Ceramic Dog’s latest album Connection features the most controlled expression of Ribot’s anger yet, a tense reading of The Band Wagon standard “That’s Entertainment,” as well as the most unhinged. On “Heart Attack,” Ribot free associates a wild speed freak rant, combining allusions to The Beatles and Billy Joel with a torrent of English and Italian profanity, all while Ismaily picks at his bass like a scab and Smith pummels his kit into submission.

Stephan Crump, Cory Smythe, and Ingrid Laubrock photo courtesy of the artists


Stephan Crump, Ingrid Laubrock, Cory Smythe



Uniting three masters of the avant-garde, the trio of bassist Stephan Crump, saxophonist Ingrid Laubrock, and pianist Cory Smythe examines the porous boundaries between free jazz and contemporary classical music.

Best known for his lengthy association with pianist Vijay Iyer, Crump has a well-earned reputation for versatility. His brawny basslines were the earthy counterpoint to Marcus Gilmore’s adventurous drumming in Iyer’s trio, while in his own Rosetta Trio with guitarists Liberty Ellman and Jamie Fox, Crump revealed a gift for tender, folk-influenced melody. Laubrock’s thirty-year career has ranged from rough-and-ready sax and drum duets with her husband Tom Rainey to, on her 2018 album Contemporary Chaos Practices, long-form compositions melding a chamber orchestra with jazz soloists. A core member of the International Contemporary Ensemble and a 2015 Grammy winner for his stint accompanying classical violin star Hilary Hahn, Smythe has enjoyed long-lasting collaborations with drummer Tyshawn Sorey and trumpeter Nate Wooley alongside a wide-ranging solo career; on his most recent album, 2020’s Accelerate Every Voice, Smythe provides piano backing to a series of wildly elastic vocal arrangements featuring beatboxer Kari Francis.

Born from informal 2015 jam sessions at Laubrock’s Brooklyn home, over the course of two releases on the stalwart Swiss creative music label Intakt, the trio has explored the possibilities of sheer sonic texture and extended techniques — Smythe’s skitters up the keyboard often verge on cacophony, while Crump occasionally deploys his bass as percussion, rapping and tapping his instrument’s body with his fingers and fists. Just as noteworthy, however, is their near-telepathic musical rapport. On “Fluvium,” from the 2019 EP Channels, Crump matches his bowing — alternately delicate and frantic — to Laubrock’s ghostly murmurs and astringent bleats. For his part, Smythe ratchets up the tension with fractured arpeggios, or juxtaposes a handful of well-placed notes with the thick sonics of the Crump/Laubrock dialogue.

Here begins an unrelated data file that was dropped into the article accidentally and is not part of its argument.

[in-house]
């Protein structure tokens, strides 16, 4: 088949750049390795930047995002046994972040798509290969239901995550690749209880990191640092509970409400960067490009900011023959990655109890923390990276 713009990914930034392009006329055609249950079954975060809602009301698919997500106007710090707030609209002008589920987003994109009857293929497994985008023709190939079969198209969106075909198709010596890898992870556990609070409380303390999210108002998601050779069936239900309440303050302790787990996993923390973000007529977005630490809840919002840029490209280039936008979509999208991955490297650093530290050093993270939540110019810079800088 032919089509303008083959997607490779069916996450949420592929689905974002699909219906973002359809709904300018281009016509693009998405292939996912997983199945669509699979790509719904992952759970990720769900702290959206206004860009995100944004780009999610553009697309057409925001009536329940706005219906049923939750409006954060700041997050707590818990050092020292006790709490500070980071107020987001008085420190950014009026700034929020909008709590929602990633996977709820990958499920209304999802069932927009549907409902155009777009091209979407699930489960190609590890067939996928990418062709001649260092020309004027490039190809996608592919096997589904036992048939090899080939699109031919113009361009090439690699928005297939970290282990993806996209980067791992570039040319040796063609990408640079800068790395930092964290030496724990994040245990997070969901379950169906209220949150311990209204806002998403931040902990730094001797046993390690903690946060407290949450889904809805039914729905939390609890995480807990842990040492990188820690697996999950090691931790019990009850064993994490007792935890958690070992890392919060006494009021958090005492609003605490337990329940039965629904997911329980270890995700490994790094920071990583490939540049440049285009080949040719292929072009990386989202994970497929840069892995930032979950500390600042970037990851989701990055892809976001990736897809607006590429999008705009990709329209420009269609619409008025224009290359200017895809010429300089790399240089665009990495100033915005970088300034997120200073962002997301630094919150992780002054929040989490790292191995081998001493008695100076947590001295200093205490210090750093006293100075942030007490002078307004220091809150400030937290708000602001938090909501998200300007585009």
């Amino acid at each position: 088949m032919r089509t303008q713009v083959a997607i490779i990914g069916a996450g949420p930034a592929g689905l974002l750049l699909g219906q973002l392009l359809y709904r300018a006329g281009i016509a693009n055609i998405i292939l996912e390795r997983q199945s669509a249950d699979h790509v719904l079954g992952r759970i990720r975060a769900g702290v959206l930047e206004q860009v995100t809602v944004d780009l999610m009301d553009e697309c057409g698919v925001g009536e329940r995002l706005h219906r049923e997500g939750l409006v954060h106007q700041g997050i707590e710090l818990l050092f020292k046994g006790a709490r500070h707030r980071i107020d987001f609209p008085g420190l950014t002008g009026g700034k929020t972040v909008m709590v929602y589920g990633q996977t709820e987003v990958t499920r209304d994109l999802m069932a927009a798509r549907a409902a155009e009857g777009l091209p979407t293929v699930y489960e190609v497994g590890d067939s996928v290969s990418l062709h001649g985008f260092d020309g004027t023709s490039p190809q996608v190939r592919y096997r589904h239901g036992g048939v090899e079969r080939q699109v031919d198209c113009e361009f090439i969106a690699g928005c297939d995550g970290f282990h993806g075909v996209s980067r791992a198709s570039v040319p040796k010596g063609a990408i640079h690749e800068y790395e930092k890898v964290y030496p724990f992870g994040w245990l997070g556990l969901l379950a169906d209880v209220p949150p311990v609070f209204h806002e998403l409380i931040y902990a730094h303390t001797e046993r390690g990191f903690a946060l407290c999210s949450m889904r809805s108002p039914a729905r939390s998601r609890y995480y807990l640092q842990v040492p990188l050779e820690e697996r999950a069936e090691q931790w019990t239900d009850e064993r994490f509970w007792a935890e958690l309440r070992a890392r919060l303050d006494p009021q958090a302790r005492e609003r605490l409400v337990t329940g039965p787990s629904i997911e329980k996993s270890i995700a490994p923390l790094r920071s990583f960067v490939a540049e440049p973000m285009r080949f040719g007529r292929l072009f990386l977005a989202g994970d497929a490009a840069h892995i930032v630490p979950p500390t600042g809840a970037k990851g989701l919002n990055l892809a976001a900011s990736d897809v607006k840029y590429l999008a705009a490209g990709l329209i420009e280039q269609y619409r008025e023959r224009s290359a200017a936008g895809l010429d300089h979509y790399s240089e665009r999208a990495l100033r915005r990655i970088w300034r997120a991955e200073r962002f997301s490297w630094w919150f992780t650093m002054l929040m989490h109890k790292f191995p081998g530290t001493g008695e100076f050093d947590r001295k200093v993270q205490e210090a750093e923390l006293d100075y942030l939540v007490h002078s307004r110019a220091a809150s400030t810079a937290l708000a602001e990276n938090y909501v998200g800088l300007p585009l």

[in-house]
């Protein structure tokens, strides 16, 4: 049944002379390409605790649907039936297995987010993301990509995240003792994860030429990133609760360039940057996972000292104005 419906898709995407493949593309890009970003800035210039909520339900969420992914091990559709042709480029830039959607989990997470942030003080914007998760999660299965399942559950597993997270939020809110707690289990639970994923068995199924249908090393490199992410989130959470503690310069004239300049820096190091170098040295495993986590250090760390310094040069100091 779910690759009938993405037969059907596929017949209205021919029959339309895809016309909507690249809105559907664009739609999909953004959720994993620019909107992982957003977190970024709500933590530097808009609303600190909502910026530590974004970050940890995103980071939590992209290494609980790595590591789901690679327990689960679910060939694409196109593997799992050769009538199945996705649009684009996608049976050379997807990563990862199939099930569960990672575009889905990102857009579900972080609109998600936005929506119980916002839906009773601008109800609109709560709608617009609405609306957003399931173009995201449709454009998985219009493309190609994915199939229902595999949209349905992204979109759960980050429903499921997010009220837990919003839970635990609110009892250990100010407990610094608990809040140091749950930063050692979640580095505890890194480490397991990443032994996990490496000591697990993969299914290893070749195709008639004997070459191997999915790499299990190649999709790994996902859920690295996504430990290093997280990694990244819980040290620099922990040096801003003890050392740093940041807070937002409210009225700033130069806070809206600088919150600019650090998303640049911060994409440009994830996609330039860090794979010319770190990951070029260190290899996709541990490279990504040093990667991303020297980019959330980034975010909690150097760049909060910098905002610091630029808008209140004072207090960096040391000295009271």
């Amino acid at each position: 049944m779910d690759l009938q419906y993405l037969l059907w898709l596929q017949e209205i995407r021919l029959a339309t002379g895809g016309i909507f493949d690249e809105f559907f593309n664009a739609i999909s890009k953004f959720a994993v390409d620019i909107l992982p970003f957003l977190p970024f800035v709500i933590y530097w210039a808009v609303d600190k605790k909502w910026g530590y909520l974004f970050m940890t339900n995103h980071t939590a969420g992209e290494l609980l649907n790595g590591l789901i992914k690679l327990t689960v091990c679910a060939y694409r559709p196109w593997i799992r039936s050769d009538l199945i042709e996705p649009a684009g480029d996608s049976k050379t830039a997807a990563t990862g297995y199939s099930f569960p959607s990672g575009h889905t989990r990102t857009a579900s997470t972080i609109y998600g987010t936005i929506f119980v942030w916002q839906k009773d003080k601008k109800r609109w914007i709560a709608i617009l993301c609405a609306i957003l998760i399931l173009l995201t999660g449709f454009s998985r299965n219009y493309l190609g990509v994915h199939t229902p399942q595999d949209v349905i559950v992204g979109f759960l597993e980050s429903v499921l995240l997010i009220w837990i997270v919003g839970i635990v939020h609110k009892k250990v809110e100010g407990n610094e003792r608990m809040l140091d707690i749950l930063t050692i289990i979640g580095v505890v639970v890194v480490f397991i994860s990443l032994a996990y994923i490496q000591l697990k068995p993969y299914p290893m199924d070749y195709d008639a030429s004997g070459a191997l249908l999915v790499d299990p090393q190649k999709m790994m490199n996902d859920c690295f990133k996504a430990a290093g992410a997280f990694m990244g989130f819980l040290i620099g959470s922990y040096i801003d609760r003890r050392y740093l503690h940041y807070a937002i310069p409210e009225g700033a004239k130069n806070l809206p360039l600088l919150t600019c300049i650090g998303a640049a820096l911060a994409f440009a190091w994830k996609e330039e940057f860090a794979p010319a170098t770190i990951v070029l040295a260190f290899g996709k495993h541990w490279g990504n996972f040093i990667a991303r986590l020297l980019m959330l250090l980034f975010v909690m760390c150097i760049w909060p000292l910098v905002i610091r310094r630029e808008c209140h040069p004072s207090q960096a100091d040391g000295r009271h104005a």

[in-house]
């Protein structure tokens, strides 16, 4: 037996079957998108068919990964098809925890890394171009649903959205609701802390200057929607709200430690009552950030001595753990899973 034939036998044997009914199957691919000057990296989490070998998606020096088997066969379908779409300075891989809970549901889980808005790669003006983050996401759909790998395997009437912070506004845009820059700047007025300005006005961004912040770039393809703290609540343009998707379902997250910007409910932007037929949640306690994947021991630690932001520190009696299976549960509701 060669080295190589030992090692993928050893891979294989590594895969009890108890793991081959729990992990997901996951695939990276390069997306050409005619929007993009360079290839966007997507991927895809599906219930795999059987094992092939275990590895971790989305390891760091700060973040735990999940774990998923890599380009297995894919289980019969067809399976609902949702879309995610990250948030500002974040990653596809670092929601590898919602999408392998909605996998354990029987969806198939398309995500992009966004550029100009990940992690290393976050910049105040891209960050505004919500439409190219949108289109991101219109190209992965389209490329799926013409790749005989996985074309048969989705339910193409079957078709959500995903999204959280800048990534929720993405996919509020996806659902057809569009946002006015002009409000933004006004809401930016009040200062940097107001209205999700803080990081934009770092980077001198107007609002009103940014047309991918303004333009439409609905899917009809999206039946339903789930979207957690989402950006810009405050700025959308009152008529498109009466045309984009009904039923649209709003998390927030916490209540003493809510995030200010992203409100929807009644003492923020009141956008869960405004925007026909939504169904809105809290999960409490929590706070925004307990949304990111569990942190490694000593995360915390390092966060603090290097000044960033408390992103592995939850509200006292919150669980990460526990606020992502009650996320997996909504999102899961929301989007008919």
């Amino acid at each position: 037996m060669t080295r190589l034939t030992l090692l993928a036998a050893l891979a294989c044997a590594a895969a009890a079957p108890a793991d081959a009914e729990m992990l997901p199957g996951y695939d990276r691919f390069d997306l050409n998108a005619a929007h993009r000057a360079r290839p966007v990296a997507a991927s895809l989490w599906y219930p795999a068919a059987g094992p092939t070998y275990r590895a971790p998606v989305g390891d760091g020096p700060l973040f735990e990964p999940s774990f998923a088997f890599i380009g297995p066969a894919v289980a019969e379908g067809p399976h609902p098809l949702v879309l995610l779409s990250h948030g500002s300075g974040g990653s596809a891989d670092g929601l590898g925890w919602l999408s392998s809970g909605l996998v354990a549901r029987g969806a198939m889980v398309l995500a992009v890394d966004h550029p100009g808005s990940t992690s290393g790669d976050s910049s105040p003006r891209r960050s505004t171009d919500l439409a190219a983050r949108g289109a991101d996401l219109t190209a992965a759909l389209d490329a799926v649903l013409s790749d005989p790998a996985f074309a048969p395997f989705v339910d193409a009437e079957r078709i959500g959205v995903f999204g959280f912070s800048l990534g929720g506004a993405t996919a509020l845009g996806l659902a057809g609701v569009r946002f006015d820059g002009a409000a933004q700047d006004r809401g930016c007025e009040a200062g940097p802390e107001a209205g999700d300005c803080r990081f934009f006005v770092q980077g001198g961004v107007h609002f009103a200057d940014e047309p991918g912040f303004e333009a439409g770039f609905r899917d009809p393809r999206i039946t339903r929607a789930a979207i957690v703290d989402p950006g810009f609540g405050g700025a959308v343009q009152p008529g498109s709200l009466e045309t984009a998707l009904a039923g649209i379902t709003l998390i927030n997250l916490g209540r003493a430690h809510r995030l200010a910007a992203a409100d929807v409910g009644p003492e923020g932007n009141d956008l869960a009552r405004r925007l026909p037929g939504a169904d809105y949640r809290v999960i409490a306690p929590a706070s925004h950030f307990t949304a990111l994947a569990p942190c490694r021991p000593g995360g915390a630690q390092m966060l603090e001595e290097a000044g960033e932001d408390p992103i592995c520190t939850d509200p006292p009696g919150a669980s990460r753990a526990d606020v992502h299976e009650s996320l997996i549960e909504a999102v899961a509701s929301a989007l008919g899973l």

Sona Jobarteh photo courtesy of FLI


Sona Jobarteh

Sponsored by Seattle Sacred Music & Arts. Welcomed by 91.3 KBCS. $12-65


A twenty-one-string harp from West Africa, the kora demands intense virtuosity, encouraging wickedly complex rapid-fire melodies, all performed with only two fingers on each hand. It’s an instrument of great beauty and difficulty, and an instrument of the griots: storytellers, songwriters, historians, and improvisers tied for centuries to West African royalty and class. Griots trace their lineage back hundreds of years, to illustrious names and legendary mythic figures, and primarily to their own families in a hereditary line. For Gambian singer, instrumentalist, and activist Sona Jobarteh, her family of griots has provided not only her inspiration as an artist but a grounding in the deep traditions of West Africa. 

Though women can be griots, they are often seen more as singers, while men are the instrumentalists, the kora virtuosos. Jobarteh was encouraged by her grandmother to sing as well, though she stubbornly refused at a young age. Immediately drawn to the kora, Jobarteh rejected the cliché of men being the true kora virtuosos, and her father, kora master Sanjally Jobarteh, readily accepted her interest in the instrument. Now one of the foremost kora players in the world, Jobarteh is using her career to break down barriers and to encourage an interest in West African traditions amongst the region’s youth. She’s a passionate advocate for education, especially anti-colonialist education that foregrounds African knowledge, consulting with the UN and spending time at the school she’s founded, The Gambia Academy. Occupying a position of power as a critical voice pushing for change is very much in keeping with the traditional role of the griot in West Africa.